Researchers use proteins to 'switch on' heart tissue repair system

Researchers at the University of Pennsylvania School of Medicine are utilizing a protein to "switch on" the ability to repair damaged heart tissue.

By triggering the cell-cycle signal, researchers can manipulate cells in animal models to regenerate damaged heart tissue. If this research is someday successfully translated to humans, it could change the approach to treating heart disease, the nation's leading killer.

The findings, now on-line, are in Circulation, the journal of the American Heart Association.

"This is a different concept in terms of how to address heart disease. The classic thinking is to replace a valve, or place a bypass graft. Traditionally, when the heart gets injured, there's dead tissue, and we work our way around it surgically, even replacing the heart with a transplant," explains principal investigator Joseph Woo, MD, Director of the Minimally Invasive and Robotic Cardiac Surgery Program at Penn and Assistant Professor of Surgery. "So we asked, 'What would be the most ideal, natural way of fixing any sort of problem like this?' If you look at nature, the best way is to simply re-grow the tissue. We know that if we take out a piece of the liver, our body has programming to grow it back to how it was."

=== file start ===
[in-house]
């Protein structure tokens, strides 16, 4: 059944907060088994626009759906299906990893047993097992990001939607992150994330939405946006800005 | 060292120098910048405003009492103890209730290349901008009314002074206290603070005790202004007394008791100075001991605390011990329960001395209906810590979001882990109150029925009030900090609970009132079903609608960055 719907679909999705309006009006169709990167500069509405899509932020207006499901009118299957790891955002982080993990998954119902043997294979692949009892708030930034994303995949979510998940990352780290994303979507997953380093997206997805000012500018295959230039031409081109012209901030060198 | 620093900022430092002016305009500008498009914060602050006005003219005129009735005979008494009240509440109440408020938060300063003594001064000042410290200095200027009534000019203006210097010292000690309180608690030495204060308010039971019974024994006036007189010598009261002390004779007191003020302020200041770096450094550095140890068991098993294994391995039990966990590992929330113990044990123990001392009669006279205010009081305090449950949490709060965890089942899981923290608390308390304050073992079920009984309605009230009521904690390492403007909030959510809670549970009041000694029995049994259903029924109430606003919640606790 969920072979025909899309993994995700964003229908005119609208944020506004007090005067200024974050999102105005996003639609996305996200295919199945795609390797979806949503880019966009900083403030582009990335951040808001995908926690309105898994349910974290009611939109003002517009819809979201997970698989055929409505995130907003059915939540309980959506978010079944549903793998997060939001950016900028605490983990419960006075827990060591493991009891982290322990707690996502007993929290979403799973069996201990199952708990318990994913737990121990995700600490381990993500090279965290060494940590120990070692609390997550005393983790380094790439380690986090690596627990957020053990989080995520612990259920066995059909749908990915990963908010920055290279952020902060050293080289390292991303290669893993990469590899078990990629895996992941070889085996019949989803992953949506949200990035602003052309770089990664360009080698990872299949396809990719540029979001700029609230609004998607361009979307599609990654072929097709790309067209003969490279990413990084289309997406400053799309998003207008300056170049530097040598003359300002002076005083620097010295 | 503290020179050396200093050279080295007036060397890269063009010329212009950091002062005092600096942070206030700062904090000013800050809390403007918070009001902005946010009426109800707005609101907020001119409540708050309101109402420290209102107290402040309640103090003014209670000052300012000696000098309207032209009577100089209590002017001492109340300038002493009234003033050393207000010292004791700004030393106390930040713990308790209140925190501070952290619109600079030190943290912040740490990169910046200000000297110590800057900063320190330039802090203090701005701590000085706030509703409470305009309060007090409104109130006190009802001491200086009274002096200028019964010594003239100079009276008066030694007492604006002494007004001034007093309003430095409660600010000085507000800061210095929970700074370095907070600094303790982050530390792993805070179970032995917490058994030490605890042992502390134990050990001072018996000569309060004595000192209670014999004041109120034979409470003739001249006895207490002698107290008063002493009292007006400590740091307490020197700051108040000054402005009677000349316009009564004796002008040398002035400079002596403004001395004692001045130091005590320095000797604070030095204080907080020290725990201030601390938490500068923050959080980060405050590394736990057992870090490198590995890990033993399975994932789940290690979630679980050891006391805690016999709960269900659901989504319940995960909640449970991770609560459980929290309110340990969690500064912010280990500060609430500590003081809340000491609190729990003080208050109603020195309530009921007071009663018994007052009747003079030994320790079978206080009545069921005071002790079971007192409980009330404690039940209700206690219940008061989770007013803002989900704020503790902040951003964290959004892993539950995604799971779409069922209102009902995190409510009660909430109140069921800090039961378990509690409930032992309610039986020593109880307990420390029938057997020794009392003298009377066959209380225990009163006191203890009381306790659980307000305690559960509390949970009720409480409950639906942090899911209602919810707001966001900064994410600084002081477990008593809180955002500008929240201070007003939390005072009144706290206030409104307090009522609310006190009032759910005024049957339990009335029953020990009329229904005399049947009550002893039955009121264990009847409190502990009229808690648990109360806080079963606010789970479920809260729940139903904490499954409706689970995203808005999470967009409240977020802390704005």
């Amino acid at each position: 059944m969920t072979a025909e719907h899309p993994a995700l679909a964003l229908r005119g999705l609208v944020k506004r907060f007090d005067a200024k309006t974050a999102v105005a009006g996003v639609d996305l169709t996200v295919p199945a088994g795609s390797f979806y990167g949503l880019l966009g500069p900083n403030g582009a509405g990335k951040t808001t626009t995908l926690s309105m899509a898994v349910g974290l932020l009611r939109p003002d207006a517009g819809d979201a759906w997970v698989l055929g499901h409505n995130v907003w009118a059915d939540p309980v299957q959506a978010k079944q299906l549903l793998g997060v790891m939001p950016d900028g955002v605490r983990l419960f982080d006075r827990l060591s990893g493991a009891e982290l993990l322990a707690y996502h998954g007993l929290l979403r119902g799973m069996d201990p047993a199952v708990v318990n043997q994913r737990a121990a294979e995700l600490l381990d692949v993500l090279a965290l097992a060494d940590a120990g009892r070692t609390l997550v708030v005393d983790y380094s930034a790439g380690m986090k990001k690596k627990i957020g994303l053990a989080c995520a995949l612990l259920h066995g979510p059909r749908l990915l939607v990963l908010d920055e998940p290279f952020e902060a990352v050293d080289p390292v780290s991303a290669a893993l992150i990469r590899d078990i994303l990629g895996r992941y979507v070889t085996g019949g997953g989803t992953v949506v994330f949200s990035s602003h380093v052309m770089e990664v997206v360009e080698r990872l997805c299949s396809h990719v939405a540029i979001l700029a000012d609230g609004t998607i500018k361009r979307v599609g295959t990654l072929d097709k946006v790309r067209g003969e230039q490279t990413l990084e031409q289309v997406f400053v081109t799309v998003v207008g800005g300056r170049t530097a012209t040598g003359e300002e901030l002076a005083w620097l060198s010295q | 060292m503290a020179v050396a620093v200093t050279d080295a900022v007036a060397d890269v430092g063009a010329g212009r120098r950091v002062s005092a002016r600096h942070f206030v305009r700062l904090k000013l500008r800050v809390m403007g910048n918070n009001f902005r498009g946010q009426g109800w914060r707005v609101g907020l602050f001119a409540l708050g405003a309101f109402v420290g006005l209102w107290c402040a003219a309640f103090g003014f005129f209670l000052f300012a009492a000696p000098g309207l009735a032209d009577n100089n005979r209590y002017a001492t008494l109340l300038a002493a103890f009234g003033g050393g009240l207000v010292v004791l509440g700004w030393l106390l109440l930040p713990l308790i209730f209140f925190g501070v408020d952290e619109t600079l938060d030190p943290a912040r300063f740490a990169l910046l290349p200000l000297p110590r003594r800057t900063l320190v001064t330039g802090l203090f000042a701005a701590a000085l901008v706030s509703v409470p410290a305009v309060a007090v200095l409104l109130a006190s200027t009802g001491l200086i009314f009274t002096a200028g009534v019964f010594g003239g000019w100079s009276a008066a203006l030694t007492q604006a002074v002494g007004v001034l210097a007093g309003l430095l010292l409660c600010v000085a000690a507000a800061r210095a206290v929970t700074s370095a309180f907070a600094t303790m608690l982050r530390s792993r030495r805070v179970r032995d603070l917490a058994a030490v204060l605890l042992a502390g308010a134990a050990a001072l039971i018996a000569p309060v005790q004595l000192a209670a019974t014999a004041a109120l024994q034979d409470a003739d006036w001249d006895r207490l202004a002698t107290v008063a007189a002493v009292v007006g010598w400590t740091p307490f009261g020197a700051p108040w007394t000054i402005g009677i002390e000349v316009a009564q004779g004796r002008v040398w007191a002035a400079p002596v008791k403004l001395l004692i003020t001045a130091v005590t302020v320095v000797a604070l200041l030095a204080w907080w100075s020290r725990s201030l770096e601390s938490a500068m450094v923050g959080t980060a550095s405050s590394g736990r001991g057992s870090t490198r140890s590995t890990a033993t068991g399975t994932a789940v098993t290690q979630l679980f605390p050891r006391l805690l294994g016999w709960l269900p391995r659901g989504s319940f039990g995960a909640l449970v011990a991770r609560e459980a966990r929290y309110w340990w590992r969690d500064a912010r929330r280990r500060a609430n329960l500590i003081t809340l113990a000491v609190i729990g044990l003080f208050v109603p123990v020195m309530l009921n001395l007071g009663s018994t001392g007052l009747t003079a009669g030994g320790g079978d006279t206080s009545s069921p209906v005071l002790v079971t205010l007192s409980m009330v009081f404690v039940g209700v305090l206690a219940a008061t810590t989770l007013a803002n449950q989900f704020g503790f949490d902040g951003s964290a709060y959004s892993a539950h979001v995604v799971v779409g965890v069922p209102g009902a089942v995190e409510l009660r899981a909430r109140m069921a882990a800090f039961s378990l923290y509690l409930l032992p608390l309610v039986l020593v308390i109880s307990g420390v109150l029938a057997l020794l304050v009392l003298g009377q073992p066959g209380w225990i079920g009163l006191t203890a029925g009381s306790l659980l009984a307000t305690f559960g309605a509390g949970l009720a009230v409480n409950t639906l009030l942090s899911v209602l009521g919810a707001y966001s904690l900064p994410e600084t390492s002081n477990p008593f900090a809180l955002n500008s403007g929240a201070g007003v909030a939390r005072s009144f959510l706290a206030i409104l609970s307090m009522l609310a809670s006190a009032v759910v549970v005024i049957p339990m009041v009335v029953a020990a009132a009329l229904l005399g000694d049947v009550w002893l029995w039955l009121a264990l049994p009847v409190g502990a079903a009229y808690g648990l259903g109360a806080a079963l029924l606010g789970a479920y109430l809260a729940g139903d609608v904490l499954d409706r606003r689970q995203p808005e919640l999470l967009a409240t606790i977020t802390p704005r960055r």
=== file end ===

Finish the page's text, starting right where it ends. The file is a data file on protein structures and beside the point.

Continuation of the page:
However, unless the body receives some sort of "jump start," it does not heal dead tissue in the heart. This can have devastating effects. When tissue dies in the heart (for example, due to a heart attack), it is not able to contract and function as effectively to pump oxygenated blood throughout the body, which could ultimately lead to heart failure and death.

Working to better understand how to reverse this damage in humans, Woo first identified the signals in the rat heart that currently prevent the ability to re-grow damaged heart tissue. The researchers then manipulated those signals so the heart could work to regenerate itself.

Specifically, Woo's team investigated myocardial regeneration by initiating heart cell division and replication. They did this by expressing the cell-cycle regulator, a protein called cyclin A2. It is unique in its control at two major transitions of the cell cycle and is the only cyclin that is completely silenced after birth in mice, rats and humans. This approach -- using cyclin A2 expression via gene transfer -- yielded improved myocardial function.

"Penn is the first to do this kind of research with damaged heart tissue, by ramping up the body's native reparative system," states Woo. "We are examining the potential role of this regenerative strategy as a future therapy for heart failure. Someday, this could lead to less surgery and perhaps even less medicine in treating heart disease." Woo cautions that this research work has not yet been done on humans and that we may still be years away from that accomplishment.

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